I used to get paralyzed whenever I’d get to a blank canvas.
It was so intimidating – I didn’t know what to paint or how to even begin to cover up the white space.
That’s why now I start every painting with a playful background. This gives me a place to begin where there’s no right or wrong.
Most importantly, it also gets me to have fun.
Once I’ve filled in the white space, I pencil in my character’s shape and features.
I use simple shapes – a circle for the head, a rectangle for the body. These shapes change and evolve as I add more layers, but I always need some place to begin.
From there, I sketch in the eyes. Again, I begin with simple shapes – a wide oval with a circle inside. This is always the hardest part of any painting because the eyes take so many layers before they even begin to look like anything other than cartoon eyes. Most often, it takes covering up the eyes or the entire face, again and again, then adding more layers until the eyes resonate deeply with whatever I feel in my own heart.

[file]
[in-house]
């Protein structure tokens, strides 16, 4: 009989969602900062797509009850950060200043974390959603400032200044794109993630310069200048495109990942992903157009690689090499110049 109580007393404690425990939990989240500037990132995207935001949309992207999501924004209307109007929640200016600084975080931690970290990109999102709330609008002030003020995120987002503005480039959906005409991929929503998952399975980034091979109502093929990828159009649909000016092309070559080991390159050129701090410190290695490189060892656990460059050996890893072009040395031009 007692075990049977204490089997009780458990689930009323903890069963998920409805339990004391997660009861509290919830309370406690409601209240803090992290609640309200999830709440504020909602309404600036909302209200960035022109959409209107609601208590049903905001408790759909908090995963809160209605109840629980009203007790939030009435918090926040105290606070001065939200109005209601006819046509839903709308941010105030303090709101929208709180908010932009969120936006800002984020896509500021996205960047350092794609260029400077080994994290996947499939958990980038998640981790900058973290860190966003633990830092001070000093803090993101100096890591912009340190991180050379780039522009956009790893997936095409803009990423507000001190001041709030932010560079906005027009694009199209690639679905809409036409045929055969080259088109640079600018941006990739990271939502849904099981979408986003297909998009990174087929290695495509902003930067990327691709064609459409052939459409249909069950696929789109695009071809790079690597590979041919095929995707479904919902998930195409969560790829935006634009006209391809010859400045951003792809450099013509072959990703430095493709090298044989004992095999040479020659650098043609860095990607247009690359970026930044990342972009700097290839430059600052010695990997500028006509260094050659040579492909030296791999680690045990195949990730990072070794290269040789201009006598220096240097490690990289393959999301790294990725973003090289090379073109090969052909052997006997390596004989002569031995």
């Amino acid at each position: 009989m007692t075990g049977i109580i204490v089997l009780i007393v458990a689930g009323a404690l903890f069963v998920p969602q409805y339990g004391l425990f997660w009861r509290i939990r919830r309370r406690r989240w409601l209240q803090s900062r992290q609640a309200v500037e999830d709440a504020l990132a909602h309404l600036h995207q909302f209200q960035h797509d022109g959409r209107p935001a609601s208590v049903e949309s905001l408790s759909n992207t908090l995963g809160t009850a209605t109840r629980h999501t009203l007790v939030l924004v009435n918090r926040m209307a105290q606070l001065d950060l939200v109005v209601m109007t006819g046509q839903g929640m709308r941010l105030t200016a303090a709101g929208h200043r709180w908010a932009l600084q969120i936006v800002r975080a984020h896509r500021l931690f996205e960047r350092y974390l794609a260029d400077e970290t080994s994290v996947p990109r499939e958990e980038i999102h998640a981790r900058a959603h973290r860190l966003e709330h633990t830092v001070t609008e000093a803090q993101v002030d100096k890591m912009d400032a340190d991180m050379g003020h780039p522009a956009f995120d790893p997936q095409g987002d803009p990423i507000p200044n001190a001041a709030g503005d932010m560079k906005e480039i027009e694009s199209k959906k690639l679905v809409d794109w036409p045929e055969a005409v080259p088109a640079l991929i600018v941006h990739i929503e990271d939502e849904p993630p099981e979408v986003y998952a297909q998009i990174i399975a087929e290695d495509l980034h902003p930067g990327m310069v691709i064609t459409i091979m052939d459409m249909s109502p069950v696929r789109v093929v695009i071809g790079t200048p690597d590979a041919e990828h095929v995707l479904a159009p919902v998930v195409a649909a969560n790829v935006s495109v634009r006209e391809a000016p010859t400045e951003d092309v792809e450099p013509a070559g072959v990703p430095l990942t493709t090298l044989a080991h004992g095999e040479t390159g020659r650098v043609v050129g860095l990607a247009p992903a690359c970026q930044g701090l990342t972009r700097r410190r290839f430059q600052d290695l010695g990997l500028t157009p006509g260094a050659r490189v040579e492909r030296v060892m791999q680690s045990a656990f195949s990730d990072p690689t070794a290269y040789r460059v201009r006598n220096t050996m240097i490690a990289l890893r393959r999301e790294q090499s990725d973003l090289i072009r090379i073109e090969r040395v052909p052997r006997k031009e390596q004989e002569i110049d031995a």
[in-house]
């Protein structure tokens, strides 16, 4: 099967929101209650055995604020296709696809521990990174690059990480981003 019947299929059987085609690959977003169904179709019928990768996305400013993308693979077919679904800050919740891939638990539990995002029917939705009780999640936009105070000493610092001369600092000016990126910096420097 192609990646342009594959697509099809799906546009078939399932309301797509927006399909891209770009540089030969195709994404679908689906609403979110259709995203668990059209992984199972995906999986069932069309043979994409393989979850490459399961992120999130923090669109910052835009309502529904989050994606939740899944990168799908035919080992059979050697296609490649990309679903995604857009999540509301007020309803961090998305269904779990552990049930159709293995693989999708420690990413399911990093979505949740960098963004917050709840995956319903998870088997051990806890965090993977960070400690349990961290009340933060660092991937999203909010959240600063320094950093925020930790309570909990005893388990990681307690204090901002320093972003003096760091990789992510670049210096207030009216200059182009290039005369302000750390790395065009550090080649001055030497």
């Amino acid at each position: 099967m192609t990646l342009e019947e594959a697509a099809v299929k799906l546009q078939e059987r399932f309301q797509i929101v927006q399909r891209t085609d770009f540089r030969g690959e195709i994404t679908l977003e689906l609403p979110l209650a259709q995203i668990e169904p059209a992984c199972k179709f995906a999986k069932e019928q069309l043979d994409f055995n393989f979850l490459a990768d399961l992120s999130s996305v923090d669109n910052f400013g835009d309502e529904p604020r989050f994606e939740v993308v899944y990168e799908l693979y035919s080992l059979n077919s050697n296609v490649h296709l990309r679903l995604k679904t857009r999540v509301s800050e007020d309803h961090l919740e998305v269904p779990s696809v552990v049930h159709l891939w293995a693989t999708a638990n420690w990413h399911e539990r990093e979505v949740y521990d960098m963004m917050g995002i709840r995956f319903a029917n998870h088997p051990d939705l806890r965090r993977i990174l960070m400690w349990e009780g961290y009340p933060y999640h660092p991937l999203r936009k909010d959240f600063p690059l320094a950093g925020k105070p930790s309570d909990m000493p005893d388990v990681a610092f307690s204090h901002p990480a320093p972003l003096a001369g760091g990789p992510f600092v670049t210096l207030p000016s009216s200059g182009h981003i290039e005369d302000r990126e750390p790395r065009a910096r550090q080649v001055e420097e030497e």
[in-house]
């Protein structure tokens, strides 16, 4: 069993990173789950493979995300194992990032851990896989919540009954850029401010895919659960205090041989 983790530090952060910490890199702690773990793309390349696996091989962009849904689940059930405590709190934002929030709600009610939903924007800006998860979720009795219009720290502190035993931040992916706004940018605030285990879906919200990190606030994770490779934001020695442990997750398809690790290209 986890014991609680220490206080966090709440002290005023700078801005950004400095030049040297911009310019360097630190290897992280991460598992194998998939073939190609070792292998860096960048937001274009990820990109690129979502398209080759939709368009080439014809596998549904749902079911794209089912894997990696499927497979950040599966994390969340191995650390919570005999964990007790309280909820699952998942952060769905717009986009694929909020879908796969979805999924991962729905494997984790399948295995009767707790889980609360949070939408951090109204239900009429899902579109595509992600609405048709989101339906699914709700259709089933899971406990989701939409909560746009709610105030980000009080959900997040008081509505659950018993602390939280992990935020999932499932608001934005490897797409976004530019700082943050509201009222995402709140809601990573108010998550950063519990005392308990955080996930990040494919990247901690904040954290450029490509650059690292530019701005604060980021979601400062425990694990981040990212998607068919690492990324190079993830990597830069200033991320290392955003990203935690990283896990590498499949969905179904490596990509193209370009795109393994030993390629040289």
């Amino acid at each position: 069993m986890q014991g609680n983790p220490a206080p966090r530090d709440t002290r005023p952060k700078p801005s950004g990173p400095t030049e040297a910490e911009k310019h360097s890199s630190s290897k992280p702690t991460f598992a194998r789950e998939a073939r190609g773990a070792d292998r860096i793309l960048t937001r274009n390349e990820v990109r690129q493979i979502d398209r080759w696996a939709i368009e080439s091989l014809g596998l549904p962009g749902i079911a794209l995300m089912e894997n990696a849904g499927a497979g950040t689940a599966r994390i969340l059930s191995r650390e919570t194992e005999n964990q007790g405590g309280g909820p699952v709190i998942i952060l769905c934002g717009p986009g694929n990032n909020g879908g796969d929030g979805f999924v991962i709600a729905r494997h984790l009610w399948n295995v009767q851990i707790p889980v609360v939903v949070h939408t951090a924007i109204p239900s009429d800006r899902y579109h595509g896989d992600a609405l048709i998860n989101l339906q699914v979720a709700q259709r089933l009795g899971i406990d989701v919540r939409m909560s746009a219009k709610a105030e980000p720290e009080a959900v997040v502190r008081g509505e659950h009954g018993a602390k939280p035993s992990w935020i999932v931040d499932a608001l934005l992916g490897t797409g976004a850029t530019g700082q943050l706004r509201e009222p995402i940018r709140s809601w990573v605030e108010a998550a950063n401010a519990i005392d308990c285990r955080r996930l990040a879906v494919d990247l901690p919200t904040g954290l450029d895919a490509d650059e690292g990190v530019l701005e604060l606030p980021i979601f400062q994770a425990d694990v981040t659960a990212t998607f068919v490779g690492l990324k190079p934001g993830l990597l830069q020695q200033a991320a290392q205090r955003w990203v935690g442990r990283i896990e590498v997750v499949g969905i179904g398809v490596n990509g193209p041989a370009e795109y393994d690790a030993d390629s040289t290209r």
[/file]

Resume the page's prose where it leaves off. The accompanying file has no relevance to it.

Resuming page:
I generally can’t move forward with the rest of the painting until I fall in love with the eyes.
It’s all about feeling that connection and then taking a step back to let go and see where the painting takes me, knowing it doesn’t happen right away and it might take a lot of layers before it even begins to come together in that painting (or in the next).
But I know if I continue to create, the magic will happen. And that leads to seeing more magic in my everyday too.
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